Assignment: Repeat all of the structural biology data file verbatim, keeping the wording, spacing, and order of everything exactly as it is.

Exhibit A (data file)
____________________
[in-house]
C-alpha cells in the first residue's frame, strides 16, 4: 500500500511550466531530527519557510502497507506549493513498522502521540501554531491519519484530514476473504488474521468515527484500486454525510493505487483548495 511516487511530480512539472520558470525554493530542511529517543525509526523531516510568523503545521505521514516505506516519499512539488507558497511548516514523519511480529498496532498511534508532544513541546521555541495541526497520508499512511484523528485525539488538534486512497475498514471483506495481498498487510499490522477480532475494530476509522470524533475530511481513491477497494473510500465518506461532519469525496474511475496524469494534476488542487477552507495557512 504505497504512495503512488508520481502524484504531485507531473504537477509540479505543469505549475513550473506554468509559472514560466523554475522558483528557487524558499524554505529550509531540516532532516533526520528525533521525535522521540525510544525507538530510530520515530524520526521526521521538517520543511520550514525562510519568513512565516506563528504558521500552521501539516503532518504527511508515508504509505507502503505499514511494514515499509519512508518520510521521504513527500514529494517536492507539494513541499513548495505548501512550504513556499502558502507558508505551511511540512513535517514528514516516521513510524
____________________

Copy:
[in-house]
C-alpha cells in the first residue's frame, strides 16, 4: 500500500511550466531530527519557510502497507506549493513498522502521540501554531491519519484530514476473504488474521468515527484500486454525510493505487483548495 511516487511530480512539472520558470525554493530542511529517543525509526523531516510568523503545521505521514516505506516519499512539488507558497511548516514523519511480529498496532498511534508532544513541546521555541495541526497520508499512511484523528485525539488538534486512497475498514471483506495481498498487510499490522477480532475494530476509522470524533475530511481513491477497494473510500465518506461532519469525496474511475496524469494534476488542487477552507495557512 504505497504512495503512488508520481502524484504531485507531473504537477509540479505543469505549475513550473506554468509559472514560466523554475522558483528557487524558499524554505529550509531540516532532516533526520528525533521525535522521540525510544525507538530510530520515530524520526521526521521538517520543511520550514525562510519568513512565516506563528504558521500552521501539516503532518504527511508515508504509505507502503505499514511494514515499509519512508518520510521521504513527500514529494517536492507539494513541499513548495505548501512550504513556499502558502507558508505551511511540512513535517514528514516516521513510524